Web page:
Temporary control zones have been placed around the infected premises.
The Animal and Plant Health Agency (APHA) has confirmed a case of avian influenza in captive birds at a non-poultry premises in Gloucestershire.
In its latest update, Defra reports that a strain of highly pathogenic H5N8 avian influenza has been found at the premises near Stroud.
It reports that 3km and 10km temporary control zones have placed around the infected premises. However, the pathogenicity of the outbreak is yet to be confirmed.
The discovery comes after the introduction of an Avian Influenza Prevention Zone (AIPZ) across Britain following several confirmed cases in captive and wild birds.
The restrictions mean that keepers with 500 birds or more must restrict access to non-essential people on their sites. Workers are also required to change their clothing and footwear before entering bird enclosures, and site vehicles must be cleaned and disinfected daily.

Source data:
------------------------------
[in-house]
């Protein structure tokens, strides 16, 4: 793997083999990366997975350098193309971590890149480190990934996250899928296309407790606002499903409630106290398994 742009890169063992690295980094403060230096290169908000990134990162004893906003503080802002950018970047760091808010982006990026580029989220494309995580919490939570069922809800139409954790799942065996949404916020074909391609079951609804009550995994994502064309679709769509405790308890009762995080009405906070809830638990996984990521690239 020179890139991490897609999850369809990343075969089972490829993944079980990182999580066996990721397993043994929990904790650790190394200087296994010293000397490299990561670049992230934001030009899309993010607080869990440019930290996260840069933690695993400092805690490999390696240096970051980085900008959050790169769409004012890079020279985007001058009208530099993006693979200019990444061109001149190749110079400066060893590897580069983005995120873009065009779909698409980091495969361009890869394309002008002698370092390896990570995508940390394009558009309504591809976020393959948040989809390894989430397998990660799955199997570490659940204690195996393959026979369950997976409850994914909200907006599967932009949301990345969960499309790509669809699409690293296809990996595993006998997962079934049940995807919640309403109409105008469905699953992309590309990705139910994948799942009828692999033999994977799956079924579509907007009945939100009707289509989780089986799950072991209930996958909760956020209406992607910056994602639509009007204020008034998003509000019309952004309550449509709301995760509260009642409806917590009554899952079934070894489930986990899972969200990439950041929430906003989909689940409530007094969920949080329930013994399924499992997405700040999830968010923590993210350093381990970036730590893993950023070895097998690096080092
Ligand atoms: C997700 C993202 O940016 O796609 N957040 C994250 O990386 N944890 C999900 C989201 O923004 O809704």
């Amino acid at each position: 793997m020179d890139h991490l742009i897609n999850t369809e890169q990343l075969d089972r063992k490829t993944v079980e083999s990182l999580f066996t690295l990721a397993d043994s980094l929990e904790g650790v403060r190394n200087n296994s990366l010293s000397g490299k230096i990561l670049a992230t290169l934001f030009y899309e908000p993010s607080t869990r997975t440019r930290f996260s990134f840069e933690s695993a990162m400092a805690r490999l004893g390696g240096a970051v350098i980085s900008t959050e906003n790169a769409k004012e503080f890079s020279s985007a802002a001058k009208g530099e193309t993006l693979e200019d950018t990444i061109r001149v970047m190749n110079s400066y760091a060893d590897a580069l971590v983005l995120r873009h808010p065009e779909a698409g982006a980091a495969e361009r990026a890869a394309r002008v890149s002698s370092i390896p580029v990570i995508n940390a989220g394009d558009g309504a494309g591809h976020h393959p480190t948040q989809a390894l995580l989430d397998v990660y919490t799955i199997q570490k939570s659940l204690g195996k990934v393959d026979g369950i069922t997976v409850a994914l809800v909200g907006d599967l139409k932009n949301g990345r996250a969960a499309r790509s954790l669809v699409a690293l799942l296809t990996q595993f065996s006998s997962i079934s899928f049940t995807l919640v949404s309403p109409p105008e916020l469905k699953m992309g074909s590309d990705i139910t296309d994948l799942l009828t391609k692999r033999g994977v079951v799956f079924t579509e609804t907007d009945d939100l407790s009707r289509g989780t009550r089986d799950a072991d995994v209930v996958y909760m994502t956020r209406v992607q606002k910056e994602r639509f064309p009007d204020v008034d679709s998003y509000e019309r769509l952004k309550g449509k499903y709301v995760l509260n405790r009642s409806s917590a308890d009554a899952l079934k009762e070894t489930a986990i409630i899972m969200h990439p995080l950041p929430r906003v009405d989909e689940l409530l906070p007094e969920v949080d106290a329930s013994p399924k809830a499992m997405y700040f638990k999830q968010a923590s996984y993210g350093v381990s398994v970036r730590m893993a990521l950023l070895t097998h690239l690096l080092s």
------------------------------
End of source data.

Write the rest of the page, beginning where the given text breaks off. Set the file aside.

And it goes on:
On announcing the measure, the UK's chief veterinary officer, Christine Middlemiss, said: "Public Health England has confirmed that the risk to public health is very low and the Food Standards Agency advises that bird flu poses a very low food safety risk for UK consumers.
“Whether you keep just a few birds or thousands, you are now legally required to meet enhanced biosecurity requirements and this is in your interests to do, to protect your birds from this highly infectious disease.”
The AIPZ was introduced after a decision to raise the risk level for avian influenza incursion in wild birds in Great Britain from ‘medium’ to ‘high’. Earlier this month, two separate, unrelated cases of avian influenza were confirmed in Cheshire and Kent.
H5N8 avian flu was also confirmed at a broiler breeder farm in Herefordshire. A small number of wild birds in Gloucestershire, Devon and Dorset have also tested positive for the disease.